Wednesday, September 14, 2011


I wish I could say that it is always sunny in SMITville, but we all know that isn't true. SMITville has it's ups and downs just like any family that doesn't have step or half siblings, or ex-wives/husbands.  One of the clouds covering up my sun, and raining on my parade is the cloud of disappointment.  As I have said in previous posts if it involves more than just myself I don't go into a lot of detail, because A) that isn't exactly fair and B) this is about me becoming a better SMIT not about spreading my family skeletons all over the internet.  In saying that, disappointment is weighing heavily on my heart today.  Phil and I try hard to be good examples for the kiddos and to be there when times get tough.  The bad thing about all of that is no matter how hard you try, or how much you care, children hide the truth, keep secrets, and are influenced by outside occurrences that we as parents have no control over.

As a child I hardly ever heard the term I am disappointed in you.  I hated to disappoint my parents.  That look in their eyes hurt me more than I ever thought one look could.  Disappointment is not something that was easily shaken off in my house either.  I remember one time in the fourth grade I forgot about a geography assignment we had due.  It was a packet of worksheets.  On the day it was due, instead of the teacher taking it up and grading it, we all swapped papers and our classmates graded it.  Talk about super humiliation, not only had I forgotten about the assignment, here I was swapping it with someone else and he was going to see just how poorly I did.

After I went home and confessed my forgetfulness to my parents that look of disappointment hit first, and it hit the hardest.  Then came something I couldn't believe.  Where I had already forgotten to complete the assignment and had already been given a grade on it, my parents made me complete it, and complete it right, then I had to take it back to school and turn it in.  Could it get any worse?  In the fourth grade no it couldn't, but looking back on it I see the lesson they were trying to teach me.  The lesson of responsibility for my actions.  Responsibility for my failure.  The lesson of not trying to blame someone else for my forgetfulness, but stepping up to the plate and actually striking out all on my own.  I didn't need to blame it on anyone else, I had made the mistake myself.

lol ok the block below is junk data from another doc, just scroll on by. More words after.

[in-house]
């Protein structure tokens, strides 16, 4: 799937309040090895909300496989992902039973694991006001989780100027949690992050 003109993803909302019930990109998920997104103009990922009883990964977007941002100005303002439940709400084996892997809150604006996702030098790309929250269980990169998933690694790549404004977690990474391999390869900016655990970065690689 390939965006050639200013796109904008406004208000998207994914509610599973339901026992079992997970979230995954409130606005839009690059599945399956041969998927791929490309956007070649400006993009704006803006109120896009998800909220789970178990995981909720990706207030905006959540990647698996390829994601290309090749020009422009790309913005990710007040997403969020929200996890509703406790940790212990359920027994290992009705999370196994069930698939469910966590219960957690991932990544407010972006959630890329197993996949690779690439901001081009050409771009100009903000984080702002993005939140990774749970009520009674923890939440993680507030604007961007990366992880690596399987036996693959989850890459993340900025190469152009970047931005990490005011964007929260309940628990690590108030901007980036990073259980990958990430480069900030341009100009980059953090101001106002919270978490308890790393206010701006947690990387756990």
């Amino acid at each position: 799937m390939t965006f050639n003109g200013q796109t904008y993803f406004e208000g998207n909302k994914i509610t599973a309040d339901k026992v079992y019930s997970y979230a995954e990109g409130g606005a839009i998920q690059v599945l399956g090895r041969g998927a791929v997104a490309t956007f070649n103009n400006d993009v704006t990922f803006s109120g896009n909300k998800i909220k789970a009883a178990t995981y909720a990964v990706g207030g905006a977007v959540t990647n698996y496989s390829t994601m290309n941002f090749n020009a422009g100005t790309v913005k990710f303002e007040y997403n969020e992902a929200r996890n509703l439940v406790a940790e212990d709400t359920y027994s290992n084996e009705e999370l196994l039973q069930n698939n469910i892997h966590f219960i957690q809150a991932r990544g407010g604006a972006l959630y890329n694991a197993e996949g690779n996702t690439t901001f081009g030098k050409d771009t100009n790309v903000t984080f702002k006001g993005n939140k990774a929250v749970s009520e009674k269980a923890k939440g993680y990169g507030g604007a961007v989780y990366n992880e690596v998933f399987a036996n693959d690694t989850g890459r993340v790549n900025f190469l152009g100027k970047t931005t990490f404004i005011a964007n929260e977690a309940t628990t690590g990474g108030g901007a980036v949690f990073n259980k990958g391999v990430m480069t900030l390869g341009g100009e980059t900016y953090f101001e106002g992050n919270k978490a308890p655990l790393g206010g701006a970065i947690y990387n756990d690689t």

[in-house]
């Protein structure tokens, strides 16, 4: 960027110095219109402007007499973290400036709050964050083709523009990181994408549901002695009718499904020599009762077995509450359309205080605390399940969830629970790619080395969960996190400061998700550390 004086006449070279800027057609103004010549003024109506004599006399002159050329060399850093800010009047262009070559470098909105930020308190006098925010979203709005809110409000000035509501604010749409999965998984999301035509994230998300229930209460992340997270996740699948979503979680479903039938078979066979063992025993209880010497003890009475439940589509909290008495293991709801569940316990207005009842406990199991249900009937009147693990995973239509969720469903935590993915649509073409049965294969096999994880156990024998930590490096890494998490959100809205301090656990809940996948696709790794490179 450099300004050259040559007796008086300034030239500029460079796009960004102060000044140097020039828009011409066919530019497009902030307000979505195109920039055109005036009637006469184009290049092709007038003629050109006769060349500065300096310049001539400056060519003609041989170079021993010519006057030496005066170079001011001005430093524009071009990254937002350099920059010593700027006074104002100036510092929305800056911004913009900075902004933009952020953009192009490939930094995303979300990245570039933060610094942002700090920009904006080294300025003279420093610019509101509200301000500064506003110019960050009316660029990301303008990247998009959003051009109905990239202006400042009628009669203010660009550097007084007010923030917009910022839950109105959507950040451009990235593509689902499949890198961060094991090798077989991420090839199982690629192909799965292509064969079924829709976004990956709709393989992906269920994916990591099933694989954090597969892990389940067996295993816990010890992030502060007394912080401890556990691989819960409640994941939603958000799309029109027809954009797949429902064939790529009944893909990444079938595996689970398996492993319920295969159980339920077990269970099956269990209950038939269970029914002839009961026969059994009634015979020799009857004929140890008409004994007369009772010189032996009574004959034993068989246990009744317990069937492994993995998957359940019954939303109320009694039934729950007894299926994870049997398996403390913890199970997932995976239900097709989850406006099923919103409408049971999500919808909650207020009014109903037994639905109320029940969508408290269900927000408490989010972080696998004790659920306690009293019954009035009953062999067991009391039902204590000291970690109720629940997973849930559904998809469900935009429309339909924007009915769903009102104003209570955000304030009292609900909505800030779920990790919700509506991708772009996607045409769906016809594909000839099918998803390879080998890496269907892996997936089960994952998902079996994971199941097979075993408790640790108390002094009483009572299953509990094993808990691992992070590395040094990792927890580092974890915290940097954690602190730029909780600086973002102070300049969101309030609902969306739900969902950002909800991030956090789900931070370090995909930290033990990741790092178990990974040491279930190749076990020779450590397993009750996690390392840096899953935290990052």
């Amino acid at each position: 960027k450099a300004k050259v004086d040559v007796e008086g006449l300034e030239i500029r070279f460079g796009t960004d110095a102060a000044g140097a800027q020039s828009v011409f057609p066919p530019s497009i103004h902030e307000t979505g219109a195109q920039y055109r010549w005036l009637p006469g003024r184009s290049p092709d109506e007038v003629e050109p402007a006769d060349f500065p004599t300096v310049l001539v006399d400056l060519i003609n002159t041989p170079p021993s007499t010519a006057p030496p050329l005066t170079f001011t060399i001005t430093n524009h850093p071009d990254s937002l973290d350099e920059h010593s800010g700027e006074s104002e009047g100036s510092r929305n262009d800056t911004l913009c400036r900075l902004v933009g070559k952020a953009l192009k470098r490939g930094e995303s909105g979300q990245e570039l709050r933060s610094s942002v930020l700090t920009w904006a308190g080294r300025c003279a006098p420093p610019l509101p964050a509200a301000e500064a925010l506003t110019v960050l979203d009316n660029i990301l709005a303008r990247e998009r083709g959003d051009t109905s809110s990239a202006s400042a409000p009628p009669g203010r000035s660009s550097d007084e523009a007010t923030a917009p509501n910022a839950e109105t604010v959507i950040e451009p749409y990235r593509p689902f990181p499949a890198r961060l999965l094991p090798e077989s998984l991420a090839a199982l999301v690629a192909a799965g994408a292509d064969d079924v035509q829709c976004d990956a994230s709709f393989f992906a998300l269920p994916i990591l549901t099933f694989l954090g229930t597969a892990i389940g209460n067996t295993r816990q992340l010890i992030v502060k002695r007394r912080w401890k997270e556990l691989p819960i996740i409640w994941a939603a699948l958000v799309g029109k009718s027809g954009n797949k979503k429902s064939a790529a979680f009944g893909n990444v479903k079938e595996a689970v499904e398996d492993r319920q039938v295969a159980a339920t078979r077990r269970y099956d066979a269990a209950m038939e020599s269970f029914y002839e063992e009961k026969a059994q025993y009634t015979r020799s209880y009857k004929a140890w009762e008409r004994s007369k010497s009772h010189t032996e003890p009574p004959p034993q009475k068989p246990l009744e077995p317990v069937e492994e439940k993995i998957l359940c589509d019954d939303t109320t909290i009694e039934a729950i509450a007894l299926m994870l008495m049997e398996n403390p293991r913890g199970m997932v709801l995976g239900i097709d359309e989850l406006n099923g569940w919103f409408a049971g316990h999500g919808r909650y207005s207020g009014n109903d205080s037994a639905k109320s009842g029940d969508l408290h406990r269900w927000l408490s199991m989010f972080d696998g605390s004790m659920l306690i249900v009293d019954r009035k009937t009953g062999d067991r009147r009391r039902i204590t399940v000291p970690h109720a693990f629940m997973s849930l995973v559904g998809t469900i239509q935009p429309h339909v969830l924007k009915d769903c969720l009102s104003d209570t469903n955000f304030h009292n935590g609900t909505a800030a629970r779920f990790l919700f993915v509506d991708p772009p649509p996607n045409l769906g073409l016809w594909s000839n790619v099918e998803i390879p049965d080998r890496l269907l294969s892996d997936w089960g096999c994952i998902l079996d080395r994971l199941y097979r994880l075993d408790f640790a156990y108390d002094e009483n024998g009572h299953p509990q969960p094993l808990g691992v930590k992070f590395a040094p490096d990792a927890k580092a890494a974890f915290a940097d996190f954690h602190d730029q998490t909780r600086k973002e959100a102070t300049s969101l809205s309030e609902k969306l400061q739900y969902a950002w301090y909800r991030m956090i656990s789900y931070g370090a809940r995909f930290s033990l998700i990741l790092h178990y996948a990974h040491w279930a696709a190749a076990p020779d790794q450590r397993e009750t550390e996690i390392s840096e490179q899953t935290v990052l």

Now as a parent, it is so much harder to see the kiddos make a mistake, but it is something they are going to have to learn.  Right now they all see through rose colored glasses and think the world is such an easy place to be in and everything happens so perfectly.

I love to hear them talk about how they can barely wait to turn 18 and graduate.  Like 18 is a magic number where you become an adult and life becomes easy!!! If they only knew???!!!????? God love em'

Back to my disappointment cloud, I hate being disappointed, and I most especially hate being disappointed by the children.  I want them to want for themselves, not for me.  I want them to see how important succeeding really is.  I want them to see how much easier succeeding makes life!!! Now for the hard teach them this.  To instill in them this value and appreciation for life and all it has in store for them!!!

Life is Good!!!!!  You just have to know how to see it!!!! :) 

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